General Data Protection Regulation

The General Data Protection Regulation (GDPR) introduces sweeping changes to existing data protection laws and it will come into effect on May 25, 2018. Businesses affected by GDPR will need to make substantial efforts in order to ensure compliance due to its broad scope. The importance of compliance is underscored by high fines which may be imposed for material infringements of the GDPR - the higher of 4% of annual worldwide turnover and EUR 20 mil.


The GDPR is directly applicable in all EU member states and creates a fully harmonized set of data protection rules. These rules apply to businesses, organizations and individuals who act as personal data “controllers” - and “processors”. A controller controls and is responsible for the keeping and use of personal data on computer or in manual files. For example, a business that keeps and uses customer or employee records which include personal data is a controller with respect to such personal data. On the other hand, a processor keeps and processes personal data on behalf of a controller (e.g. a contractor storing personal data on its servers for the data controller).

Applicability of the GDPR is not sector specific as it applies to all controllers and processors in the EU. Furthermore, the GDPR has an expanded extraterritorial reach making it applicable to businesses based outside the EU that offer goods and services to, or monitor individuals in, the EU.

Some of the most important obligations arising under the GDPR are briefly described below.

Consent to Process Personal Data

Processing of personal data requires that the individual grants its explicit consent, unless the GDPR provides for a specific legal basis for the processing (e.g. if processing is necessary for the performance of a contract). It will be much harder to obtain a valid consent under the GDPR and an individual will be entitled to withdraw its consent at any time.

“To do”: Review your current consent forms and processes of their obtaining and revise them in order to ensure full compliance with the GDPR. Implement processes for the event that consent is withdrawn.

Rights of Data Subjects

The GDPR introduces new rights of individuals, including the right to be forgotten (obligation to erase all personal data if requested), the right to be notified of a breach (obligation to notify the Data Protection Office and in some cases also the individual), right to access (obligation to confirm that personal data is processed and provide details of the processing) etc.

“To do”: Analyze the likelihood that individuals will exercise their rights against you and implement necessary processes accordingly.


The GDPR requires that the controllers and processors must be able to demonstrate that they comply with the applicable rules. This will require significant record keeping efforts. In certain cases, business will also be obligated to carry out a privacy impact assessment and consult the Data Protection Office.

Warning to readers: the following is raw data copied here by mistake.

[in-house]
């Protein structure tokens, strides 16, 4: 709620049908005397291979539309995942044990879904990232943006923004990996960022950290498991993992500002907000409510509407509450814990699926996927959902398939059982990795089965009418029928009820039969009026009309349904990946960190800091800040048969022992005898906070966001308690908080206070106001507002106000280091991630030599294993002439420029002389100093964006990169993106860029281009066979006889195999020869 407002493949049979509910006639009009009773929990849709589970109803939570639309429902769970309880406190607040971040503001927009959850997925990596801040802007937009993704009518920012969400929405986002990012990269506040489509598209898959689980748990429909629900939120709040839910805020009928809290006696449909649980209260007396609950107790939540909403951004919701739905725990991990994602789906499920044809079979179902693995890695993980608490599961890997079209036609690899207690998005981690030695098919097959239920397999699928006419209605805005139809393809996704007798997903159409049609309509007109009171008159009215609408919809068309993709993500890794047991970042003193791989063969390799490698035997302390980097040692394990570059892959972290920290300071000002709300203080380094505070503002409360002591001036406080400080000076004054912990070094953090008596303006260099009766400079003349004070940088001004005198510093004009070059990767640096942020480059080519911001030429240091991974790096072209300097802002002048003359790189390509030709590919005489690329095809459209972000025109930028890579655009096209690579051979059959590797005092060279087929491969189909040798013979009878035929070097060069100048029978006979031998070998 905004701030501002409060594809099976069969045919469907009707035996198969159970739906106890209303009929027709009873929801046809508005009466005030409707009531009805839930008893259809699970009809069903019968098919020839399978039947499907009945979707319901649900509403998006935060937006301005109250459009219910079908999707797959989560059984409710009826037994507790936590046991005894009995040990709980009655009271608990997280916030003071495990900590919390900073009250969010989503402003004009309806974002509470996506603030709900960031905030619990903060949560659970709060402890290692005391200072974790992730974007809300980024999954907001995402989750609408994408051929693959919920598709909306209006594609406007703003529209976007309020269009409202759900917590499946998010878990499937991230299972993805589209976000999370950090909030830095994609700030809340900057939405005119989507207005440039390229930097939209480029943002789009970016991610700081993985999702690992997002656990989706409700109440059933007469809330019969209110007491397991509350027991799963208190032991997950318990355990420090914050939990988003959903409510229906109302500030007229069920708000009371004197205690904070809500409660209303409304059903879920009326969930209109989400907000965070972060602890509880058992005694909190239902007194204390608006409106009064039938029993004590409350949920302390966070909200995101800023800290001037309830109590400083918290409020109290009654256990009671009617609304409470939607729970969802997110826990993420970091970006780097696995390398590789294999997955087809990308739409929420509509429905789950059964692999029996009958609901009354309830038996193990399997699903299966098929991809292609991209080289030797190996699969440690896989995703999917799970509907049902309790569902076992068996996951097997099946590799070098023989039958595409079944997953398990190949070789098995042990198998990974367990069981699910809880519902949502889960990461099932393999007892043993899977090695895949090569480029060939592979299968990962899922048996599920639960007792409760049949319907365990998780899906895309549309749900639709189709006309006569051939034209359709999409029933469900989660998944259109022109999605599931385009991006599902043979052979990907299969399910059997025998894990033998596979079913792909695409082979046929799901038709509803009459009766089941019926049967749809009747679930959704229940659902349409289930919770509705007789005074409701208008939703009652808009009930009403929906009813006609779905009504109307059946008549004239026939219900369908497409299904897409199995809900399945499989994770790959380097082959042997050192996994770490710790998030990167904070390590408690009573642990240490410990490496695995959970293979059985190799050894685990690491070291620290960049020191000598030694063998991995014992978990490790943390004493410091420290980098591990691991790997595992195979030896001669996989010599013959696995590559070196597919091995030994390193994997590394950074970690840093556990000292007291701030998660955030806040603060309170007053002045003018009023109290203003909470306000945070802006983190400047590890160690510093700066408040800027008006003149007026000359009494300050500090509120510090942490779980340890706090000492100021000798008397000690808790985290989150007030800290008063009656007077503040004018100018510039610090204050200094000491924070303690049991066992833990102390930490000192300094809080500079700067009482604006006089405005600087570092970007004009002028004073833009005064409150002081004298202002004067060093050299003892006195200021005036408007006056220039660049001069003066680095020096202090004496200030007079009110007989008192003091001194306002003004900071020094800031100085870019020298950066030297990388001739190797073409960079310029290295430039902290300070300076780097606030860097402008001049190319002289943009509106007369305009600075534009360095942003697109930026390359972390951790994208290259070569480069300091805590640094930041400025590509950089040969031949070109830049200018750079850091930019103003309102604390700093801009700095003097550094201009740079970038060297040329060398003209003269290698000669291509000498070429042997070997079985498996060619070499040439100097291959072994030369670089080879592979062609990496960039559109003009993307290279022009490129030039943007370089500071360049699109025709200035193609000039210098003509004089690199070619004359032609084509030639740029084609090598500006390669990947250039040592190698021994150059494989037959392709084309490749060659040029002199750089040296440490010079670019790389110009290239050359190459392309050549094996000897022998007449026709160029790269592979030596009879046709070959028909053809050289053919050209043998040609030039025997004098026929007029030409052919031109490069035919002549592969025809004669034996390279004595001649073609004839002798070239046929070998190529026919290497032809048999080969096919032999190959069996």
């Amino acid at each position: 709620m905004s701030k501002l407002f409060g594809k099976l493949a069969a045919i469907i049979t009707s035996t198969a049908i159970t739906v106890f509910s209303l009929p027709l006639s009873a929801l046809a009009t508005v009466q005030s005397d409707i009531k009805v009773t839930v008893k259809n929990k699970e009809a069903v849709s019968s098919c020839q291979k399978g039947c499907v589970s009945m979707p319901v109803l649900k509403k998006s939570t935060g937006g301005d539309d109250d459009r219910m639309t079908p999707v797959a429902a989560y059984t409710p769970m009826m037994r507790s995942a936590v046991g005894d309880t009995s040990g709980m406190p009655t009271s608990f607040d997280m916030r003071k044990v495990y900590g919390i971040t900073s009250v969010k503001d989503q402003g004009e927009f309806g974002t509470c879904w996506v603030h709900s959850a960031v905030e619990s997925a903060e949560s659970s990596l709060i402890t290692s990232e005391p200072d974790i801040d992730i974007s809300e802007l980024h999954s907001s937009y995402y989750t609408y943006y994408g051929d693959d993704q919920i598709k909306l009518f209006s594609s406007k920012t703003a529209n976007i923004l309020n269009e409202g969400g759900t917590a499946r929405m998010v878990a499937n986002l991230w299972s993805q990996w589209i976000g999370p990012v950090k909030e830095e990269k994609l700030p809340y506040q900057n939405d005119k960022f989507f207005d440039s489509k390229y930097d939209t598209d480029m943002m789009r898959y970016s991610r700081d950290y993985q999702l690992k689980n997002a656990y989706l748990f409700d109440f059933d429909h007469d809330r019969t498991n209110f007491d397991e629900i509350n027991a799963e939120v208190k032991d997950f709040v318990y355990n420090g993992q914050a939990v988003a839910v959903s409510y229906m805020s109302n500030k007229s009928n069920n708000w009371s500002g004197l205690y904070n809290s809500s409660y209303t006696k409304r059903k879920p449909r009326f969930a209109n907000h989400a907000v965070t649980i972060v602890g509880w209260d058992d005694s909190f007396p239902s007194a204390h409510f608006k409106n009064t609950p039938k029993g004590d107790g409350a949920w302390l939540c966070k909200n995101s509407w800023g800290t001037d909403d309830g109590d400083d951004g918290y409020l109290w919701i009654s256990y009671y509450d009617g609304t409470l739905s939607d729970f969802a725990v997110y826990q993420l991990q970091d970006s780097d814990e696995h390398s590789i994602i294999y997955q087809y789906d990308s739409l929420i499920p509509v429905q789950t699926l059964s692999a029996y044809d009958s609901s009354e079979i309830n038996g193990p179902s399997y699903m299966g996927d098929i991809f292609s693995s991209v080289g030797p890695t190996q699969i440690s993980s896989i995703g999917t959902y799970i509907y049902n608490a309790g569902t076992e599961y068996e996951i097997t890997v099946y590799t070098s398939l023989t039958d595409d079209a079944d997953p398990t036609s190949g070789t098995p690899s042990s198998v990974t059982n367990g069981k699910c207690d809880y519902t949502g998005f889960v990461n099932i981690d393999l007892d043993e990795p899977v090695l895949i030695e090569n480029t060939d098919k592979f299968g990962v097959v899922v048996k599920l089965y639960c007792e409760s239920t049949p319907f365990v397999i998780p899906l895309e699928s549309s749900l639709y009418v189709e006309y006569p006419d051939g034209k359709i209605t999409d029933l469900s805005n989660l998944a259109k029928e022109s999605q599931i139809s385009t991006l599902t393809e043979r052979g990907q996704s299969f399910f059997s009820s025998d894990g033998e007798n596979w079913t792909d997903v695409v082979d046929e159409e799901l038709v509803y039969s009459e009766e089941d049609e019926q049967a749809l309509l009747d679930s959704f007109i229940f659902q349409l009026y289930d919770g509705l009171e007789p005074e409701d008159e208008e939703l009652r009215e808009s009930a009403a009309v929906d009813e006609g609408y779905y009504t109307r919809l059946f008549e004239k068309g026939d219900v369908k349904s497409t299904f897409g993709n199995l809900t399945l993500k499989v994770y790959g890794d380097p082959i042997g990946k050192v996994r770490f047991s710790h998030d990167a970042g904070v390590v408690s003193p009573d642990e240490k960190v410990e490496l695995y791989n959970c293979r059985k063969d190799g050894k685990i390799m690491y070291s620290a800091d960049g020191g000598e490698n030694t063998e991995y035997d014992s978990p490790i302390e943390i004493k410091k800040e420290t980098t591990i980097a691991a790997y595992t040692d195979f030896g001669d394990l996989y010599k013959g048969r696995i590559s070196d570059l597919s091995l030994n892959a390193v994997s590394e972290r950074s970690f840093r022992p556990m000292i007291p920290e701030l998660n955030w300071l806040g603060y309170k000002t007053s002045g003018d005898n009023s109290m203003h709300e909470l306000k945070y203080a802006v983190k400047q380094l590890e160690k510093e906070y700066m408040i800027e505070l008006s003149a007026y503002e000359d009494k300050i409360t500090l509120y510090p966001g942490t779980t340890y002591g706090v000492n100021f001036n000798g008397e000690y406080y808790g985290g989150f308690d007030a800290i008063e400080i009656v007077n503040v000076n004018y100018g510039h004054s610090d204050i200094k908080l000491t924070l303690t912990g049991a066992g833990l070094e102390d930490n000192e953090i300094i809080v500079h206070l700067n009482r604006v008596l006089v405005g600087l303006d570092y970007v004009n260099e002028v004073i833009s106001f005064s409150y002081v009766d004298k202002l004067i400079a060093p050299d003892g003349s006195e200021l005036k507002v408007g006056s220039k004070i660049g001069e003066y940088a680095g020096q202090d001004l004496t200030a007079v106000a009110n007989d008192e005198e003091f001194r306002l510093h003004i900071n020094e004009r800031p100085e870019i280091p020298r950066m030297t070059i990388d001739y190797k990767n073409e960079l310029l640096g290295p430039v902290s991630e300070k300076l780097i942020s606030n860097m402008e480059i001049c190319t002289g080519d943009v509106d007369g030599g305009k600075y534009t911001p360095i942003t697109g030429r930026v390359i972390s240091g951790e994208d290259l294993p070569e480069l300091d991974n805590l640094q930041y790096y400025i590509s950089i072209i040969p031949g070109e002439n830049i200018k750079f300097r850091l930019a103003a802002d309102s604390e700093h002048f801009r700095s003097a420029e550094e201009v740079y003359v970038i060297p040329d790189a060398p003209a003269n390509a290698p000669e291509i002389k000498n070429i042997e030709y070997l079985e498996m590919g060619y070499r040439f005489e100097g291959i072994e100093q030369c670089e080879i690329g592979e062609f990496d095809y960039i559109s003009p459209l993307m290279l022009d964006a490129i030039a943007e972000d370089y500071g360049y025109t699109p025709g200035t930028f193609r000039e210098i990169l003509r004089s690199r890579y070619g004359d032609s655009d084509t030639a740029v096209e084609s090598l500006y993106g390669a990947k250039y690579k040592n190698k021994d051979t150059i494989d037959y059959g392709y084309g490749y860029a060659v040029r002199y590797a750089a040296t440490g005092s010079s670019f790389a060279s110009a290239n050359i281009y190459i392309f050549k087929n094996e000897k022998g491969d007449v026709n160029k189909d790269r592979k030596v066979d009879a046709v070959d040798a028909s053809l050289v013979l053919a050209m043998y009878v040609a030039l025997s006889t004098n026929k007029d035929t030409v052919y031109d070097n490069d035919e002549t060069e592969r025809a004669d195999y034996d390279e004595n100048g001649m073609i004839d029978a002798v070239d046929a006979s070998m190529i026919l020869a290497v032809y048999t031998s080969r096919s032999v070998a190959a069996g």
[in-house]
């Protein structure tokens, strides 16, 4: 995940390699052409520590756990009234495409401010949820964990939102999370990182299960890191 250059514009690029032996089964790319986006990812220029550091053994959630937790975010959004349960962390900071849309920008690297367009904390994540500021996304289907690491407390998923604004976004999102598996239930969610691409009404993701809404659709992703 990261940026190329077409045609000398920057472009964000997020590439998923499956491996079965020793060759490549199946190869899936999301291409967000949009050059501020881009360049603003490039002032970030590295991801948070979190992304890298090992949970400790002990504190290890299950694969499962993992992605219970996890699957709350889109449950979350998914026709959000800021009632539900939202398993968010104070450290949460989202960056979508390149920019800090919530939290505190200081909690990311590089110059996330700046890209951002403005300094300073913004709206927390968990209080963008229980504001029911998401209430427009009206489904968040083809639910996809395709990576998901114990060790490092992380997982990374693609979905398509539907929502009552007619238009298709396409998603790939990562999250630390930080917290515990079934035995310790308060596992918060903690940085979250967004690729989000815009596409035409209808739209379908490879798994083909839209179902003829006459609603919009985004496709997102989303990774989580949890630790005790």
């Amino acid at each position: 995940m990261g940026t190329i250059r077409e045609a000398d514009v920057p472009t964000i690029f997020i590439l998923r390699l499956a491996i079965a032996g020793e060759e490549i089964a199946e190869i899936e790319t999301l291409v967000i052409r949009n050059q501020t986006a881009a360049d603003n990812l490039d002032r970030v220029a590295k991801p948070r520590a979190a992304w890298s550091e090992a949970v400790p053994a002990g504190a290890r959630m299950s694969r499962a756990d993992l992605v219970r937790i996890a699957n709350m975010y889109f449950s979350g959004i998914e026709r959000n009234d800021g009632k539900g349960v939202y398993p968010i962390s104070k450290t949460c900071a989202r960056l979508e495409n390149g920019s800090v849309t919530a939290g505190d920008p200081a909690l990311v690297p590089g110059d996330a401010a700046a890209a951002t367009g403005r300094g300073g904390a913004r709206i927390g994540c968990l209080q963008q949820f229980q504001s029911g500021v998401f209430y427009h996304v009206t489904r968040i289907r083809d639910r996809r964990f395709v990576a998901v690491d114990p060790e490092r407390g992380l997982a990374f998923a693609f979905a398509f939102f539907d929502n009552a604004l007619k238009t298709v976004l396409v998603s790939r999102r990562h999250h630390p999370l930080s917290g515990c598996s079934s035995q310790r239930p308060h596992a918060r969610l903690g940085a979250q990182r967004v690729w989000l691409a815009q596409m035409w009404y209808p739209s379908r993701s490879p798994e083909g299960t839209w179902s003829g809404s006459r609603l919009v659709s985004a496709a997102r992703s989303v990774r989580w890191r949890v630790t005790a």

“To do”: Consider the extent of record keeping activities applicable to your business and work out whether you will have to carry out a privacy impact assessment.

Data Security

The obligation to ensure security of personal data is strongly emphasized in the GDPR, but this obligation is expressed only in general terms and does not provide specific guidance regarding its implementation by businesses. In order to comply with this obligation, you may need to employ various measures, such as encryption of data.

“To do”: Consider carrying out a security audit and setting up a breach management processes where appropriate. Regularly review security measures to ensure that sufficient data security is guaranteed at all times.

Data Protection Officer

Certain businesses will be obligated to designate a “Data Protection Officer” (e.g. businesses whose core activity requires large scale systematic monitoring or large scale processing of sensitive personal data). The Data Protection Officer will be responsible for monitoring of compliance with the GDPR, providing guidance to employees and cooperation with the Data Protection Office and must report directly to the highest management.

“To do”: Analyze whether you have an obligation to appoint the Data Protection Officer. If your business is a part of a larger group, consider whether a single Data Protection Officer should be appointed for all group companies.

If you have any questions regarding the GDPR and its implementation, please contact one of the authors listed below or your usual Barger Prekop contact.


This document is of a purely informative nature and cannot be construed as legal advice or legal analysis.

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This document is of a purely informative nature and cannot be construed as legal advice or legal analysis.